I also got at least a little scared because I realized I didn’t really have an active network. So I started building one, a little at a time.
It started several months before my desired departure date. First, instead of applying to every company under the sun, I asked around and tried to find friends who had friends at target companies. Then, I’d ask to sit down for coffee with the hopes of making it less of a “win-win” and more of a “win-lose.” [EDITOR’S NOTE: Learn more about the “win-lose” by reading one of the few books I recommend.]
For example, I have a relative who has been friends with someone at a target company for years – and it turns out this person worked in the department that would interface the most with the new hire that I wanted to become. Instead of just saying “can I meet this gentleman?” I crafted an email that my relative could send to the guy, and it was all about the research that my current company had that could help this guy make the most out of working with the new hire, whomever it ended up being.
So we met for coffee and that opened another door and another door and…
A few months later, Jackie did land her dream gig – same industry, different place, renewed focus.
I’ll be honest: networking is actually pretty bogus if you just look at it as “sales.” But if you look at it as a “win-lose” – they win, you lose – you’re going to have a much better time of it. And you’re going to find yourself opening doors right and left. And you might make some friends along the way.
4. Introduce Yourself to the “Side Hustle.”
I’ll take the mic for this one: I decided several years ago to grab a side gig as a wine salesman. I loved the people I worked with, I loved the product, and I loved interacting with customers on the sales floor.
Was it easy money? No. Did I get rich at it? No.
Did I learn a lot about wine? Customer service? The Four Ps of Marketing? Etc., etc.? Absolutely.
You don’t have to sell wine, of course. You might have any number of skills or interests that can be turned into a side project that will keep you engaged for a few hours on the weekend or for a couple nights a week.
It’s called a “side hustle,” not a “new job,” for a reason. Sure, times may get lean and you’ll want to have the opportunity to pick up more hours – and a side hustle is great for that. But the main goal here is a breather from that day job – the one where, you remember, the wind is out of your sails.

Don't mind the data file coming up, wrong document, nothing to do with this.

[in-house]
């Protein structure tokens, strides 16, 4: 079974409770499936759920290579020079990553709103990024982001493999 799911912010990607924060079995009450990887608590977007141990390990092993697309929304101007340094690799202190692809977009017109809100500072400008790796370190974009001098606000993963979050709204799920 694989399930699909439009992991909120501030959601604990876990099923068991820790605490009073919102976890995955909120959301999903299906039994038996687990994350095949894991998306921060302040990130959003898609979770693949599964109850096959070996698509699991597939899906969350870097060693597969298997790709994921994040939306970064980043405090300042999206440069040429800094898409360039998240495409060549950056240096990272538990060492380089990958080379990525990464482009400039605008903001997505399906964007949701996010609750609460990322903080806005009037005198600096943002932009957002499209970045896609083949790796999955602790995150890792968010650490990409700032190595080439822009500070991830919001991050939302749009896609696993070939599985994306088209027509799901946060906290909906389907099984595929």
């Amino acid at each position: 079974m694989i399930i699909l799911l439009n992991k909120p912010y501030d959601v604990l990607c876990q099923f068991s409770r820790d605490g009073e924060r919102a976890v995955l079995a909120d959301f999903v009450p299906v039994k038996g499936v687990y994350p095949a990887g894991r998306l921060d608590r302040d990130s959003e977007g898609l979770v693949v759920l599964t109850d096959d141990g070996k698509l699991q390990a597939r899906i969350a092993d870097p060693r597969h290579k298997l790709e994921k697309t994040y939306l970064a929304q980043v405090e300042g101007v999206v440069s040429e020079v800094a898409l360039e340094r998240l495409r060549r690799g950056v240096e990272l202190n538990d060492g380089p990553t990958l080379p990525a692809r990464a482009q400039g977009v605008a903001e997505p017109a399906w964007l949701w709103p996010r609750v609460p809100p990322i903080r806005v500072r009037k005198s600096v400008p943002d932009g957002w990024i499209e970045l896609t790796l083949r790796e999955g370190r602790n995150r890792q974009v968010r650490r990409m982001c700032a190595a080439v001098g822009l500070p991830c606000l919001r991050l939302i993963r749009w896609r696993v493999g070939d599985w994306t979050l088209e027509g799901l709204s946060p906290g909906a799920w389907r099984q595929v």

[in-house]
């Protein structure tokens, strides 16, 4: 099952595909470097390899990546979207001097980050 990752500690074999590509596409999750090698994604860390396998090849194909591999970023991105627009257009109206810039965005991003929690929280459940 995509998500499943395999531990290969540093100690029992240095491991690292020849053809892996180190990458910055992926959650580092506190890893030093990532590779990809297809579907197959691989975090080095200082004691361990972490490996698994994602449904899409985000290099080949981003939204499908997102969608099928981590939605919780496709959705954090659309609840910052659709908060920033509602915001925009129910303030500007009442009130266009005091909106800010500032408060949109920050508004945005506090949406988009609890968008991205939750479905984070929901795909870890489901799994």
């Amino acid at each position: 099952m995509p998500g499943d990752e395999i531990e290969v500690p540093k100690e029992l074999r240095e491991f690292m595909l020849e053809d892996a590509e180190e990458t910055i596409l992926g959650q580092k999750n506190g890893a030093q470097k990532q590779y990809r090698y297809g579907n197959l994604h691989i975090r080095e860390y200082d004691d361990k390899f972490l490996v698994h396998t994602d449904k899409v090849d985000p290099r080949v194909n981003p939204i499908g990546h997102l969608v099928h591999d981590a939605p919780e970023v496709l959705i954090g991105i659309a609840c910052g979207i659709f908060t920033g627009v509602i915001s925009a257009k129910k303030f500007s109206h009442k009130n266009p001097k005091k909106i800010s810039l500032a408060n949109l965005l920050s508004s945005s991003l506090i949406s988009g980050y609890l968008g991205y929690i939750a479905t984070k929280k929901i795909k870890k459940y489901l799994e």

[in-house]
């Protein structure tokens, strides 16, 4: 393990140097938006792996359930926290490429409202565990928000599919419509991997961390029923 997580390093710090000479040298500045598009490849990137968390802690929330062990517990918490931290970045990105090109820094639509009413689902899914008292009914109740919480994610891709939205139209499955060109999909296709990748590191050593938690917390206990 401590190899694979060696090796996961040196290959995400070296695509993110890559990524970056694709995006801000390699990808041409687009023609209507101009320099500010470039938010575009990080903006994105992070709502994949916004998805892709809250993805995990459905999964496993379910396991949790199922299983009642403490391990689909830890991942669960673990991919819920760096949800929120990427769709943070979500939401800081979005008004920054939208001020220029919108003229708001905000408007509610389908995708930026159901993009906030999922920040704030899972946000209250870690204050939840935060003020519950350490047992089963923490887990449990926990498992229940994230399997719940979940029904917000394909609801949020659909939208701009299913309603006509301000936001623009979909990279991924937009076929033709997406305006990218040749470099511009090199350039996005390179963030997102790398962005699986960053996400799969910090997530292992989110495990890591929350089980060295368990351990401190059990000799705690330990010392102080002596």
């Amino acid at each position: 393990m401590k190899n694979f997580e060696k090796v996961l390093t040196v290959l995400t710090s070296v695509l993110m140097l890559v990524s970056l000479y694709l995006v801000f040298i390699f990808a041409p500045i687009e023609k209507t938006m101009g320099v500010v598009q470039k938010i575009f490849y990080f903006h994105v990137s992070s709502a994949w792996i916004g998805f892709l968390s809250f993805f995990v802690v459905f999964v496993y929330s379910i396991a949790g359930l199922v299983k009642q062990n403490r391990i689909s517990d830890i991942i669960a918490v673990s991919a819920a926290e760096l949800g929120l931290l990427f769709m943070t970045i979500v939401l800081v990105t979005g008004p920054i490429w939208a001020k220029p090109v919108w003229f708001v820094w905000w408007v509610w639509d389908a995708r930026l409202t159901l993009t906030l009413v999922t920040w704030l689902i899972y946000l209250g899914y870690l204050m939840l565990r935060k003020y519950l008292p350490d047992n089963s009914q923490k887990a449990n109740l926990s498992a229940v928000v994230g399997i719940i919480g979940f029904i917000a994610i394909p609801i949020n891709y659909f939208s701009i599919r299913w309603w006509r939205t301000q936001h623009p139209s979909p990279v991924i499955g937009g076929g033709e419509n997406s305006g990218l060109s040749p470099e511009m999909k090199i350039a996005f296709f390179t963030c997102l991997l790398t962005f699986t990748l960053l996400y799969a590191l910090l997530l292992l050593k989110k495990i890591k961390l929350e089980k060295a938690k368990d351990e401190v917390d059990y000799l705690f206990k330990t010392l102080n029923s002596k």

5. Learn to Thrive in Ambiguity.
Honestly, some people are great at this and others walk around, as an old CEO I used to work for would say, “going from desk to desk, looking for somewhere to plug in their umbilical cord.” His point: not every job will be crystal-clear in its role, responsibility, and job description.
If you have to start your day with a clear picture of how you will spend every single minute, and you’re not prepared to roll with the punches, then you might need a couple lessons in randomness.
If you’re the one who loves randomness – and, honestly, that’s how I roll – then look at this as an opportunity to choose your own adventure.
I’ve worked with people in ambiguous environments who use that to their advantage: knowing that the boss won’t be asking for updates every thirty seconds means you can be strategic in what you do, and even more strategic in how you report on what you do.
Example: you’re supposed to create an agenda for and host a monthly conference call that was the idea of someone who left the company a year ago. For some reason, these conference calls still take place monthly – and they’re not well-attended and no information is really shared. Plus, the big boss doesn’t really concern himself with the fact that the calls are taking place, as he just wants to know whether the work is being done.
So you cancel the conference call, and you reach out to the attendees via email, offering to chat one-on-one about things that they need help with. Some people will ignore you, some might call you directly. Some won’t even care. Others will celebrate the fact they got one hour a month back.
It’s a win: but if you’re a rule-follower, you might have to start looking for rules to break.
Remember, your goal is freedom. Freedom might be coming from the job you don’t like anymore – but it also might come from enjoying your time while you work on the exit strategy.
Tried all that, now what?
Are you sure? Super-extra sure?
Probably time for Step 5A: Positive frame of mind.
I say this from experience, having spent more than enough time as a freelancer, free agent, and entrepreneur: The right “thing” IS out there. It helps big time to have the right attitude. Doesn’t work out this time? Move on, go after it next time.